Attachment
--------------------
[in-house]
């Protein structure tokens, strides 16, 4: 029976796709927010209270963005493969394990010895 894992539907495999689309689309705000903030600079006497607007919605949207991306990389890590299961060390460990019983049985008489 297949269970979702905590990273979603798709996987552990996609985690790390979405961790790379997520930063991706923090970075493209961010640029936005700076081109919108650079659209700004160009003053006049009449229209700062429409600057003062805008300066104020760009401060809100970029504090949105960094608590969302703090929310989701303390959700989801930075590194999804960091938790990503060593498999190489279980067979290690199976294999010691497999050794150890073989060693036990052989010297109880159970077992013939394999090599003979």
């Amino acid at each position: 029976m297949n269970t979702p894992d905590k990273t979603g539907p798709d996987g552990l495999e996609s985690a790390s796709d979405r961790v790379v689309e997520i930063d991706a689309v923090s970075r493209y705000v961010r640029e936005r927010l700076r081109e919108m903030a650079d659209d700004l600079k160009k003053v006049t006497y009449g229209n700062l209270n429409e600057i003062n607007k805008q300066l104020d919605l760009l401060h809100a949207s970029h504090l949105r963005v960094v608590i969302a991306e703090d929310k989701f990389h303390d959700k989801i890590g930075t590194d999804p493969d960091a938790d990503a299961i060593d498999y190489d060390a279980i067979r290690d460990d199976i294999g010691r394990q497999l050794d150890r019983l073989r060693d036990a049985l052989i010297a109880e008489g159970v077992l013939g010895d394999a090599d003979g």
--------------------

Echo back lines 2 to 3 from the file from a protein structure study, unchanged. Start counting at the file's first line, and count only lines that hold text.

């Protein structure tokens, strides 16, 4: 029976796709927010209270963005493969394990010895 894992539907495999689309689309705000903030600079006497607007919605949207991306990389890590299961060390460990019983049985008489 297949269970979702905590990273979603798709996987552990996609985690790390979405961790790379997520930063991706923090970075493209961010640029936005700076081109919108650079659209700004160009003053006049009449229209700062429409600057003062805008300066104020760009401060809100970029504090949105960094608590969302703090929310989701303390959700989801930075590194999804960091938790990503060593498999190489279980067979290690199976294999010691497999050794150890073989060693036990052989010297109880159970077992013939394999090599003979």
């Amino acid at each position: 029976m297949n269970t979702p894992d905590k990273t979603g539907p798709d996987g552990l495999e996609s985690a790390s796709d979405r961790v790379v689309e997520i930063d991706a689309v923090s970075r493209y705000v961010r640029e936005r927010l700076r081109e919108m903030a650079d659209d700004l600079k160009k003053v006049t006497y009449g229209n700062l209270n429409e600057i003062n607007k805008q300066l104020d919605l760009l401060h809100a949207s970029h504090l949105r963005v960094v608590i969302a991306e703090d929310k989701f990389h303390d959700k989801i890590g930075t590194d999804p493969d960091a938790d990503a299961i060593d498999y190489d060390a279980i067979r290690d460990d199976i294999g010691r394990q497999l050794d150890r019983l073989r060693d036990a049985l052989i010297a109880e008489g159970v077992l013939g010895d394999a090599d003979g």